The Burren – a place I called home for 18 months. A fascinating Saint, St Colman of Kilmacduagh, lived many years of his life among the barren rocky landscape of The Burren. He lived in this hermitage in the Burren National Park – a solitary life in close communion with God.
Above and Below: These are some of my favourite images from St Colman’s Hermitage. Also included are some images from St Fachtnan’s Holy Well.
In Tuaim Indhir here I find no great house such as mortals build, A hermitage that fits my mind with sun and moon and starlight filled. Twas Gobbán shaped it cunningly – this is a tale that lacks not proof – And my heart’s darling in the sky, Christ, was the thatcher of its roof. Over my house rain never falls, there comes no terror of the spear; It is a garden without walls and everlasting light shines here.
8th Century poem ascribed to Suibhne Geilt. Translated by Frank O’Connor
God is not unjust he will not overlook your work & the love that you showed for his sake in serving the saints as you still do.
Hebrews 6: 10
There is a stillness and quality of silence that exists in the Burren – perhaps in some way explaining why St Colman chose to live and pray here for many years. Everything is hardened to the environment. The trees bend and mould in the shape of the wind, the rocks stand firm, tough, unrelenting to the elements. The soul in comparison is something much more lucid, spacious, open. It softens this harsh landscape wanting to be felt all the more strongly.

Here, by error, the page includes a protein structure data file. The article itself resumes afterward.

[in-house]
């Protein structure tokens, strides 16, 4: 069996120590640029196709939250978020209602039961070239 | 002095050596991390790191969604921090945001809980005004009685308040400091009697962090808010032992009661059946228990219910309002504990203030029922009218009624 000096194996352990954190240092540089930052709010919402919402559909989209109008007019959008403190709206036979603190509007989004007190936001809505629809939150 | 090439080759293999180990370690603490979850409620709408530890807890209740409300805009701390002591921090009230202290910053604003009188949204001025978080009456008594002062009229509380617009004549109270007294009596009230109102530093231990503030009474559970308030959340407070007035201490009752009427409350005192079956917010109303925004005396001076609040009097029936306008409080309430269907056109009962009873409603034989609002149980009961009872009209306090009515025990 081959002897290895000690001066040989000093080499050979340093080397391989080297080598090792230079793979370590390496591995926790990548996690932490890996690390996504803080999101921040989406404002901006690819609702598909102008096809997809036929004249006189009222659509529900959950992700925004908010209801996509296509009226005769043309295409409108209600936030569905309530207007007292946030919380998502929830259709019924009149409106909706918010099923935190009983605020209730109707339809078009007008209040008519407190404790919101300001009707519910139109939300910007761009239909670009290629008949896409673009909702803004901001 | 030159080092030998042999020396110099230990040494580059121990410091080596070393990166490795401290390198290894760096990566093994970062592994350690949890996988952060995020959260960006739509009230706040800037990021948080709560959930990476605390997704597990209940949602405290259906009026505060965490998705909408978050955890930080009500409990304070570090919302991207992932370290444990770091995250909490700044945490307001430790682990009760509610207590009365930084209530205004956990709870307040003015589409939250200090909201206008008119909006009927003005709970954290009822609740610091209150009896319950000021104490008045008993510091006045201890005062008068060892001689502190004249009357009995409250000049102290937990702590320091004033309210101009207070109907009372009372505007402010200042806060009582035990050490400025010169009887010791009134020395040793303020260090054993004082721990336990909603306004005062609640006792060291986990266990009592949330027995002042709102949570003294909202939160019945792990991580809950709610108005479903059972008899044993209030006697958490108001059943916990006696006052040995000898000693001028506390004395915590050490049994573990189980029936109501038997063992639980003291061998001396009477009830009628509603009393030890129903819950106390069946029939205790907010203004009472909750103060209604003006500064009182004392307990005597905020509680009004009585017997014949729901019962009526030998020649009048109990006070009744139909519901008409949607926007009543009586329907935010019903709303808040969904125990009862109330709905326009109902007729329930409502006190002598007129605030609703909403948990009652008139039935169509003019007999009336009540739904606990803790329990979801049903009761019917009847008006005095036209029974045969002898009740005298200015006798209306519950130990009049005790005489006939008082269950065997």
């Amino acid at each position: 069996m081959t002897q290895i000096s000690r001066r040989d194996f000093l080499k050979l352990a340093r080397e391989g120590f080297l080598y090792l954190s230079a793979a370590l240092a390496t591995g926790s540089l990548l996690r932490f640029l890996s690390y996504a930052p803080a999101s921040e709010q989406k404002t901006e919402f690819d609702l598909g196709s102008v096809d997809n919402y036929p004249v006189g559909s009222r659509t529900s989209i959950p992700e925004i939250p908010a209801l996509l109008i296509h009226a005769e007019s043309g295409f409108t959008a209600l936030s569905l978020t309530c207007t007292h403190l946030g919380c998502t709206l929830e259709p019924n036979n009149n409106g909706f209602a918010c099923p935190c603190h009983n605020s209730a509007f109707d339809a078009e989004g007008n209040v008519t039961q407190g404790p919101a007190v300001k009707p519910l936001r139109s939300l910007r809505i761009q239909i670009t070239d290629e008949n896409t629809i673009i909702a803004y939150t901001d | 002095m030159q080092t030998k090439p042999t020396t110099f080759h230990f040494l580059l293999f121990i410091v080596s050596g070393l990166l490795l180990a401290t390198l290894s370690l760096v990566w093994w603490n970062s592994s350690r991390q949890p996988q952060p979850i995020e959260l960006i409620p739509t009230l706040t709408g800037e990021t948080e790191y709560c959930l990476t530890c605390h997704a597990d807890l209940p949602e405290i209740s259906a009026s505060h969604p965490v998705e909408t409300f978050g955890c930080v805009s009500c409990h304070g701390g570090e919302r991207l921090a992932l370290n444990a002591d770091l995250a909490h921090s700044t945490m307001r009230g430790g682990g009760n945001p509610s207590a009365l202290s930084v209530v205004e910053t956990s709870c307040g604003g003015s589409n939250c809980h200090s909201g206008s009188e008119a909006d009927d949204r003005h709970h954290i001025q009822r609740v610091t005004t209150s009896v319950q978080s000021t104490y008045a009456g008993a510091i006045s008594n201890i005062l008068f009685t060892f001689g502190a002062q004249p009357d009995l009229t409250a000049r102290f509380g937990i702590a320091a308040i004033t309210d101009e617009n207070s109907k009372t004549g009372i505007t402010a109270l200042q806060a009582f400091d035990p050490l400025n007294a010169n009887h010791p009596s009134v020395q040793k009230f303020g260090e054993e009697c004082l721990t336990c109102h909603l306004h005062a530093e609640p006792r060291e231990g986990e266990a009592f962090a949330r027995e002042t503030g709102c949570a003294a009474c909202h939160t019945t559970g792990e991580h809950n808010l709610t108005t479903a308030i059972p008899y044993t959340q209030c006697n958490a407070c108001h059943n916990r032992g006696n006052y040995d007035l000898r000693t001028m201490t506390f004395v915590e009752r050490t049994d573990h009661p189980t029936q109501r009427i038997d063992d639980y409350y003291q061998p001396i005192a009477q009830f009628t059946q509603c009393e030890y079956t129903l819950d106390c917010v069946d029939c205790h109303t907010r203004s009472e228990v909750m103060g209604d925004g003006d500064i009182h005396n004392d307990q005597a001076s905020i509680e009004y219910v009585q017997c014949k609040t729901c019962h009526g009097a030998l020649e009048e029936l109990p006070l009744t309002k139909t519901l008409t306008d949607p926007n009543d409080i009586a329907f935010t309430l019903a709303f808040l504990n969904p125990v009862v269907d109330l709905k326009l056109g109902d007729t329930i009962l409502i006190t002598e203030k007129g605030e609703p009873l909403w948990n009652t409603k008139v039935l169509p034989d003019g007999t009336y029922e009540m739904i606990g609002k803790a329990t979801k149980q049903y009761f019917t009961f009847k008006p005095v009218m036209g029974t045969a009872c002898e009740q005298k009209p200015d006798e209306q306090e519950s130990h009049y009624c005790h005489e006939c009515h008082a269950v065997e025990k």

To be closer to God means to be closer to silence, to stillness. St John of the Cross explains, “What we need most in order to make progress is to be silent before this great God with our appetite and with our tongue, for the language he best hears is silent love.”
The monks of the Skelligs are another testament to this softness of spirit, harshness of exterior. Isolation, devotion, silence and absolute focus on God, to be in a rhythm with the landscape, the rocks, the wind. God can only be loved. A love we feel in our heart – an overwhelming sense of joy and peace emanating through us where we become one with God’s creation. You enter into the heartbeat of our loving Father, become part of the ebb and flow that surrounds all beings, never static, always changing.
“Contemplation is nothing else but a secret, peaceful, and loving infusion of God, which if admitted, will set the soul on fire with the Spirit of love.” St John of the Cross
Below: A recording of Pete Seeger’s ‘Quite early Morning’ I recorded in Ballyvaughan, North Clare in May 2020. I recorded this around 7am during a beautiful summer’s morning for the Redemptorist’s ‘Thought for the Day’ on facebook.
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